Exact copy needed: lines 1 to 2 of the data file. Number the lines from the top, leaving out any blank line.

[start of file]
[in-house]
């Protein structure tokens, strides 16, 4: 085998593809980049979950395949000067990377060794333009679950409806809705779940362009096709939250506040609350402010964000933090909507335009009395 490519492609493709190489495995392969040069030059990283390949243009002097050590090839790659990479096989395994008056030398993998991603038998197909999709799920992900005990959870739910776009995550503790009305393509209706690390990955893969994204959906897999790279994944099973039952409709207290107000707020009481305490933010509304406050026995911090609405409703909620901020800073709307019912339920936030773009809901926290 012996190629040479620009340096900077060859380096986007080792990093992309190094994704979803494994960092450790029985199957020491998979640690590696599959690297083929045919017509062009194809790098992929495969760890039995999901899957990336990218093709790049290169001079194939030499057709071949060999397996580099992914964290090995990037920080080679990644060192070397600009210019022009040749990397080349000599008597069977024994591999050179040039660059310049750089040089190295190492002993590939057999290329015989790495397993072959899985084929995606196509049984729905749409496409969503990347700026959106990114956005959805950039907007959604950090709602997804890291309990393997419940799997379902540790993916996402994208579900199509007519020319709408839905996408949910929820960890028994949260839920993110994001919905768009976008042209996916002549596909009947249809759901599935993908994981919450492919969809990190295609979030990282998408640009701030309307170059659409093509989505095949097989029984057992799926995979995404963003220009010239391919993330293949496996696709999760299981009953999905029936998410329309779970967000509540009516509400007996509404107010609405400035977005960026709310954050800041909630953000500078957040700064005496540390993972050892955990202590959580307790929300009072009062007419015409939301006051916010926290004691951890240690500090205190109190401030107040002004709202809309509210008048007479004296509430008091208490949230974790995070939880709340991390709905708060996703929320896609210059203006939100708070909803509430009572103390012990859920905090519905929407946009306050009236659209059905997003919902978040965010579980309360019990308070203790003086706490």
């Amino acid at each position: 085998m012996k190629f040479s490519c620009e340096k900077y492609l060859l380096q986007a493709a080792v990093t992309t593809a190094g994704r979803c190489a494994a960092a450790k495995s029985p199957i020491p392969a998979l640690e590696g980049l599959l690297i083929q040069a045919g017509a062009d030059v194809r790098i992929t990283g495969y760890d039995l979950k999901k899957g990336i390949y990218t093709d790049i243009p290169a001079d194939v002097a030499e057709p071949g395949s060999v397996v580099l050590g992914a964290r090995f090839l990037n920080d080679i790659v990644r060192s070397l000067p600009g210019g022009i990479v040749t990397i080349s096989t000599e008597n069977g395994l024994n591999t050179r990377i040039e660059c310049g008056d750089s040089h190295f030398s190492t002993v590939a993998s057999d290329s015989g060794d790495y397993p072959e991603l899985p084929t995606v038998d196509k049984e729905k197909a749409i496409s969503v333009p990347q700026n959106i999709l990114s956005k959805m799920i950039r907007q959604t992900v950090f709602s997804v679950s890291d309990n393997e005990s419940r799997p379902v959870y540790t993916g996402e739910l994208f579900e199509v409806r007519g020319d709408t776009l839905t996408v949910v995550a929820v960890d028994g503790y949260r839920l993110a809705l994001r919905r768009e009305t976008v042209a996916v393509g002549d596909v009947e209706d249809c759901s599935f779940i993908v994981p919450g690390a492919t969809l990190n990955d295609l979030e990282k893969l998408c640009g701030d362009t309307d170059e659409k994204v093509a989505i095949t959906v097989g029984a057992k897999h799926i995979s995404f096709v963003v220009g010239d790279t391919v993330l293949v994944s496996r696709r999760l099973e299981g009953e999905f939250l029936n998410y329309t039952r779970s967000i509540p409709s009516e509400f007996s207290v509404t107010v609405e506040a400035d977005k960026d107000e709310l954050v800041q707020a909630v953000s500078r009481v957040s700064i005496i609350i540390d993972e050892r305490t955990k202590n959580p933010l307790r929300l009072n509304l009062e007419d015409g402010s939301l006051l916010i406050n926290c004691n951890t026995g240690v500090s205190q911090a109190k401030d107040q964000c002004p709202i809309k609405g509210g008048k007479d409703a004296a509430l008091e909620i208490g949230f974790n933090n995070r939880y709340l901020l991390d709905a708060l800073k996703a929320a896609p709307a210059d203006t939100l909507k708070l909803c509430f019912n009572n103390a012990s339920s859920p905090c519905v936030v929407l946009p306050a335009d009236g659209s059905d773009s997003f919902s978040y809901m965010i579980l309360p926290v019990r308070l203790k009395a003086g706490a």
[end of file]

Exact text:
[in-house]
């Protein structure tokens, strides 16, 4: 085998593809980049979950395949000067990377060794333009679950409806809705779940362009096709939250506040609350402010964000933090909507335009009395 490519492609493709190489495995392969040069030059990283390949243009002097050590090839790659990479096989395994008056030398993998991603038998197909999709799920992900005990959870739910776009995550503790009305393509209706690390990955893969994204959906897999790279994944099973039952409709207290107000707020009481305490933010509304406050026995911090609405409703909620901020800073709307019912339920936030773009809901926290 012996190629040479620009340096900077060859380096986007080792990093992309190094994704979803494994960092450790029985199957020491998979640690590696599959690297083929045919017509062009194809790098992929495969760890039995999901899957990336990218093709790049290169001079194939030499057709071949060999397996580099992914964290090995990037920080080679990644060192070397600009210019022009040749990397080349000599008597069977024994591999050179040039660059310049750089040089190295190492002993590939057999290329015989790495397993072959899985084929995606196509049984729905749409496409969503990347700026959106990114956005959805950039907007959604950090709602997804890291309990393997419940799997379902540790993916996402994208579900199509007519020319709408839905996408949910929820960890028994949260839920993110994001919905768009976008042209996916002549596909009947249809759901599935993908994981919450492919969809990190295609979030990282998408640009701030309307170059659409093509989505095949097989029984057992799926995979995404963003220009010239391919993330293949496996696709999760299981009953999905029936998410329309779970967000509540009516509400007996509404107010609405400035977005960026709310954050800041909630953000500078957040700064005496540390993972050892955990202590959580307790929300009072009062007419015409939301006051916010926290004691951890240690500090205190109190401030107040002004709202809309509210008048007479004296509430008091208490949230974790995070939880709340991390709905708060996703929320896609210059203006939100708070909803509430009572103390012990859920905090519905929407946009306050009236659209059905997003919902978040965010579980309360019990308070203790003086706490």